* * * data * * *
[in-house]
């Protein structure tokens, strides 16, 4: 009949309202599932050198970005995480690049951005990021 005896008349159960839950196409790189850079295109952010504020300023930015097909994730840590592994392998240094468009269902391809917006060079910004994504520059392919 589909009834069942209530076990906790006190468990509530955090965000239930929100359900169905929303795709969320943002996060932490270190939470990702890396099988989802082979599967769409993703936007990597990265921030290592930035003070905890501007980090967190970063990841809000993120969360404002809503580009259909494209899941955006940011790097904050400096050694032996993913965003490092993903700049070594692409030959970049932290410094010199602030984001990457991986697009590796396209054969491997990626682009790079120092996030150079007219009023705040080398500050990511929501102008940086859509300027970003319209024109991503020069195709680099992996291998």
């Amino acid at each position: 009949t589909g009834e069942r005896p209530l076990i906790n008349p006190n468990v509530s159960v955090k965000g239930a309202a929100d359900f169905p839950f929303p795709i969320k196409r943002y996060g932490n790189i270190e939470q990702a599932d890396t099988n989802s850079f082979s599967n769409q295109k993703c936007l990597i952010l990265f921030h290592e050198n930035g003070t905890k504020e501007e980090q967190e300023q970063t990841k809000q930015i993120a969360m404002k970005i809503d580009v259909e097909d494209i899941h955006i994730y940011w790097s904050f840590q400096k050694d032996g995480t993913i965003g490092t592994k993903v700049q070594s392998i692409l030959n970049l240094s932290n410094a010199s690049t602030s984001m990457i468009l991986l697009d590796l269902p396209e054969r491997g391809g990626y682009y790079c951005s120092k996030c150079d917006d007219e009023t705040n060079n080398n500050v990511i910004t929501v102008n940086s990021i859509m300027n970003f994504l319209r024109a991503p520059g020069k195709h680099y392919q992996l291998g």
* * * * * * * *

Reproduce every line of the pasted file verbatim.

[in-house]
């Protein structure tokens, strides 16, 4: 009949309202599932050198970005995480690049951005990021 005896008349159960839950196409790189850079295109952010504020300023930015097909994730840590592994392998240094468009269902391809917006060079910004994504520059392919 589909009834069942209530076990906790006190468990509530955090965000239930929100359900169905929303795709969320943002996060932490270190939470990702890396099988989802082979599967769409993703936007990597990265921030290592930035003070905890501007980090967190970063990841809000993120969360404002809503580009259909494209899941955006940011790097904050400096050694032996993913965003490092993903700049070594692409030959970049932290410094010199602030984001990457991986697009590796396209054969491997990626682009790079120092996030150079007219009023705040080398500050990511929501102008940086859509300027970003319209024109991503020069195709680099992996291998």
């Amino acid at each position: 009949t589909g009834e069942r005896p209530l076990i906790n008349p006190n468990v509530s159960v955090k965000g239930a309202a929100d359900f169905p839950f929303p795709i969320k196409r943002y996060g932490n790189i270190e939470q990702a599932d890396t099988n989802s850079f082979s599967n769409q295109k993703c936007l990597i952010l990265f921030h290592e050198n930035g003070t905890k504020e501007e980090q967190e300023q970063t990841k809000q930015i993120a969360m404002k970005i809503d580009v259909e097909d494209i899941h955006i994730y940011w790097s904050f840590q400096k050694d032996g995480t993913i965003g490092t592994k993903v700049q070594s392998i692409l030959n970049l240094s932290n410094a010199s690049t602030s984001m990457i468009l991986l697009d590796l269902p396209e054969r491997g391809g990626y682009y790079c951005s120092k996030c150079d917006d007219e009023t705040n060079n080398n500050v990511i910004t929501v102008n940086s990021i859509m300027n970003f994504l319209r024109a991503p520059g020069k195709h680099y392919q992996l291998g």